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The AMG E-Class Sedan’s pre-crash front seatbelts will tighten automatically in the event the vehicle detects an impending crash, improving protection against injury significantly. The GS F doesn’t offer pre-crash pretensioners.
The rear seatbelts optional on the AMG E-Class Sedan inflate when a collision is detected, helping to spread crash forces over a much larger area of the body and limiting head and neck movement. This can help prevent spinal and internal injuries. The GS F doesn’t offer inflatable seatbelts.
The AMG E-Class Sedan has all-wheel drive to maximize traction under poor conditions, especially in ice and snow. The GS F doesn’t offer all-wheel drive.
The AMG E-Class Sedan offers an optional Surround View System to allow the driver to see objects all around the vehicle on a screen. The GS F only offers a rear monitor and front and rear parking sensors that beep or flash a light. That doesn’t help with obstacles to the sides.
Both the AMG E-Class Sedan and the GS F have standard driver and passenger frontal airbags, front and rear side-impact airbags, driver knee airbags, side-impact head airbags, front and rear seatbelt pretensioners, height adjustable front shoulder belts, four-wheel antilock brakes, traction control, electronic stability systems to prevent skidding, crash mitigating brakes, daytime running lights, blind spot warning systems, rearview cameras, driver alert monitors, available lane departure warning systems and rear cross-path warning.
The Mercedes AMG E-Class Sedan weighs 463 pounds more than the Lexus GS F. The NHTSA advises that heavier cars are much safer in collisions than their significantly lighter counterparts.
For its top level performance in IIHS driver and passenger-side small overlap frontal, moderate overlap frontal, side impact, roof strength and head restraint tests, its standard front crash prevention system, and its headlight’s “Good” rating, the Insurance Institute for Highway Safety grants the AMG E-Class Sedan its highest rating: “Top Pick Plus” for 2019, a rating granted to only 55 vehicles tested by the IIHS. The GS F has not been tested, yet.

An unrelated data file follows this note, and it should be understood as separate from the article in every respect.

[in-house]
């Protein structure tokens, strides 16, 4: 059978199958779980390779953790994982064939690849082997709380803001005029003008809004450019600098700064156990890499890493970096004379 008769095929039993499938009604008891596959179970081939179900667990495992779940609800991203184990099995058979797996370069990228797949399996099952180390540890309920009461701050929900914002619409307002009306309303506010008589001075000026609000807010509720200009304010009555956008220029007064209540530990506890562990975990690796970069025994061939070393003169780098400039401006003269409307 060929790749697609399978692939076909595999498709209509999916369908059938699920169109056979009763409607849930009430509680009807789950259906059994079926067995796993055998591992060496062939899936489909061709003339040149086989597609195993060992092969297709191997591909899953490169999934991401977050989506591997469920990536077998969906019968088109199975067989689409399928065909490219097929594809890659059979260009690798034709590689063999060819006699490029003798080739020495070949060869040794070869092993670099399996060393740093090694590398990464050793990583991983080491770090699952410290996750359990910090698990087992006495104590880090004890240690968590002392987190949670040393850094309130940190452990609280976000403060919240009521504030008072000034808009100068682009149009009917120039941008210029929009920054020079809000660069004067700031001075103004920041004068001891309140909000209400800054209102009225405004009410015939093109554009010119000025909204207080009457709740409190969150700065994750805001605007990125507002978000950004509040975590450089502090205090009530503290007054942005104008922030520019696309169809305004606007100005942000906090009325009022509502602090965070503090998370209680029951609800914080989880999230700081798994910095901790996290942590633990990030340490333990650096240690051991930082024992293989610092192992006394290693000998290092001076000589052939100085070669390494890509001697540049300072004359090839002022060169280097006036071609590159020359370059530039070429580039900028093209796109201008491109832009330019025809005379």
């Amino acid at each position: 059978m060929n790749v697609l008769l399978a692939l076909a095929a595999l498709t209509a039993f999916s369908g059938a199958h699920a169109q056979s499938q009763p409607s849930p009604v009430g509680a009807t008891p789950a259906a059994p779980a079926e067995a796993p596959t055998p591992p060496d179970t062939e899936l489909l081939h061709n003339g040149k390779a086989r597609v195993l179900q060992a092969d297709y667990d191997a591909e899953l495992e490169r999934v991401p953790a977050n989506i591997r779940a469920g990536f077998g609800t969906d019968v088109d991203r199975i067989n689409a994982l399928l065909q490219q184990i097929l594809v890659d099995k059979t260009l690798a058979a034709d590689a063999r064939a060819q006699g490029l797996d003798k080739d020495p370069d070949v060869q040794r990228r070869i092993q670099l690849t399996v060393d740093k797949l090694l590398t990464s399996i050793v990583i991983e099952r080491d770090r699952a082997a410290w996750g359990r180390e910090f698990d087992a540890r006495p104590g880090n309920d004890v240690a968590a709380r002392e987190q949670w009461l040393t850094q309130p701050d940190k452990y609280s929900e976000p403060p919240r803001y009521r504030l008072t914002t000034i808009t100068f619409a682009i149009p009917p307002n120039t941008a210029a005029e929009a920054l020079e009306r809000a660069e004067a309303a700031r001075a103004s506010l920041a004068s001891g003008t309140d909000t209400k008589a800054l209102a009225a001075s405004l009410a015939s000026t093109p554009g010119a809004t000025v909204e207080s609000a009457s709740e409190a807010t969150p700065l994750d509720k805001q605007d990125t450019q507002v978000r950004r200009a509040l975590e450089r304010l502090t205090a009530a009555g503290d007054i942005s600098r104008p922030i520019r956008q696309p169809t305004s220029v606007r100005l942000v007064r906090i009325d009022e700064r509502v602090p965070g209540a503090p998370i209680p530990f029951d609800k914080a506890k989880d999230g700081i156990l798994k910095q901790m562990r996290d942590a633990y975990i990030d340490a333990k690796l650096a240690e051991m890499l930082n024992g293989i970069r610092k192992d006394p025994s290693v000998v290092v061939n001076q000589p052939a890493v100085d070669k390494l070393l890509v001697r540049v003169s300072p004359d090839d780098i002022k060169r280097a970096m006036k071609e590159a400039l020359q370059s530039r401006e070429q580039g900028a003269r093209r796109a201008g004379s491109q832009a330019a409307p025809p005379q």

There are over 59 percent more Mercedes dealers than there are Lexus dealers, which makes it much easier should you ever need service under the AMG E-Class Sedan’s warranty.
The AMG E-Class Sedan 63 S’ standard 4.0 turbo V8 produces 136 more horsepower (603 vs. 467) and 238 lbs.-ft. more torque (627 vs. 389) than the GS F’s 5.0 DOHC V8.
An engine control system that can shut down half of the engine’s cylinders helps improve the AMG E-Class Sedan’s fuel efficiency. The GS F doesn’t offer a system that can shut down part of the engine.
In heavy traffic or at stoplights the AMG E-Class Sedan’s engine automatically turns off when the vehicle is stopped, saving fuel and reducing pollution. The engine is automatically restarted when the driver gets ready to move again. (Start/Stop isn’t accounted in present EPA fuel mileage tests.) The GS F doesn’t offer an automatic engine start/stop system.
The AMG E-Class Sedan has 3.7 gallons more fuel capacity than the GS F (21.1 vs. 17.4 gallons), for longer range between fill-ups.
A nine-speed automatic is standard on the Mercedes AMG E-Class Sedan, for better acceleration and lower engine speed on the highway. Only an eight-speed automatic is available for the GS F.
The AMG E-Class Sedan’s launch control uses engine electronics to hold engine RPM’s precisely in order to provide the most stable and rapid acceleration possible, using all of the available traction. The GS F doesn’t offer launch control.
For better stopping power the AMG E-Class Sedan 63 S’ brake rotors are larger than those on the GS F:
AMG E-Class Sedan 63 S
The AMG E-Class Sedan offers optional heat-treated ceramic brake rotors, which last ten to twenty times as long as conventional cast iron rotors, don’t rust, don’t fade during repeated high speed braking, and their lighter weight contribute to better braking, handling and acceleration. The GS F doesn’t offer ceramic brake rotors.
For better traction, the AMG E 63 S’ tires are larger than the largest tires available on the GS F (F:265/35R20 & R:295/30R20 vs. F:255/35R19 & R:275/35R19).
The AMG E 63 S’ 295/30R20 rear tires provide better handling because they have a lower 30 series profile (height to width ratio) that provides a stiffer sidewall than the GS F’s 35 series tires.
For better ride, handling and brake cooling the AMG E 63 S has standard 20-inch wheels. The GS F’s largest wheels are only 19-inches.
Changing a flat tire near traffic can be dangerous and inconvenient. The run-flat tires available on the AMG E-Class Sedan can be driven up to 50 miles without any air pressure, allowing you to drive to a service station for a repair. The GS F doesn’t offer run-flat tires.